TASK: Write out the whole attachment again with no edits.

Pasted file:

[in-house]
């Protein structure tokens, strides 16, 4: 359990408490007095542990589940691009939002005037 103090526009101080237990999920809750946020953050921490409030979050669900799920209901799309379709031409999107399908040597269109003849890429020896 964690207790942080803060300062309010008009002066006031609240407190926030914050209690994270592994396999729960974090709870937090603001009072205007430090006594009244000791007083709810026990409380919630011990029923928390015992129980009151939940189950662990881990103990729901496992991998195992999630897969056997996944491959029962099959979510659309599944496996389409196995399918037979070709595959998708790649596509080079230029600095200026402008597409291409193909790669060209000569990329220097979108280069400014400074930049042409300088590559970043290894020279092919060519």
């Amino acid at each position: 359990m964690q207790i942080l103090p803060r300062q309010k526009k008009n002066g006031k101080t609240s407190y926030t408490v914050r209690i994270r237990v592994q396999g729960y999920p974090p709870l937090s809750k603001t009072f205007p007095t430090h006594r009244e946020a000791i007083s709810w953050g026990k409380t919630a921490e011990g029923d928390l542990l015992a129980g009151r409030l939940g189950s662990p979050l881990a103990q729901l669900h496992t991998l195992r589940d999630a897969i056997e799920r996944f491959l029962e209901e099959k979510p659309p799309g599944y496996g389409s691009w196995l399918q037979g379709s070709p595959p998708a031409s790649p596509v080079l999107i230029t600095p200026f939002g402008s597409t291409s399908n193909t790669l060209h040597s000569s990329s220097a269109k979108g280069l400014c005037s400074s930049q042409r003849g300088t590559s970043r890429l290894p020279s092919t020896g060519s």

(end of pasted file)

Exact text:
[in-house]
């Protein structure tokens, strides 16, 4: 359990408490007095542990589940691009939002005037 103090526009101080237990999920809750946020953050921490409030979050669900799920209901799309379709031409999107399908040597269109003849890429020896 964690207790942080803060300062309010008009002066006031609240407190926030914050209690994270592994396999729960974090709870937090603001009072205007430090006594009244000791007083709810026990409380919630011990029923928390015992129980009151939940189950662990881990103990729901496992991998195992999630897969056997996944491959029962099959979510659309599944496996389409196995399918037979070709595959998708790649596509080079230029600095200026402008597409291409193909790669060209000569990329220097979108280069400014400074930049042409300088590559970043290894020279092919060519």
């Amino acid at each position: 359990m964690q207790i942080l103090p803060r300062q309010k526009k008009n002066g006031k101080t609240s407190y926030t408490v914050r209690i994270r237990v592994q396999g729960y999920p974090p709870l937090s809750k603001t009072f205007p007095t430090h006594r009244e946020a000791i007083s709810w953050g026990k409380t919630a921490e011990g029923d928390l542990l015992a129980g009151r409030l939940g189950s662990p979050l881990a103990q729901l669900h496992t991998l195992r589940d999630a897969i056997e799920r996944f491959l029962e209901e099959k979510p659309p799309g599944y496996g389409s691009w196995l399918q037979g379709s070709p595959p998708a031409s790649p596509v080079l999107i230029t600095p200026f939002g402008s597409t291409s399908n193909t790669l060209h040597s000569s990329s220097a269109k979108g280069l400014c005037s400074s930049q042409r003849g300088t590559s970043r890429l290894p020279s092919t020896g060519s």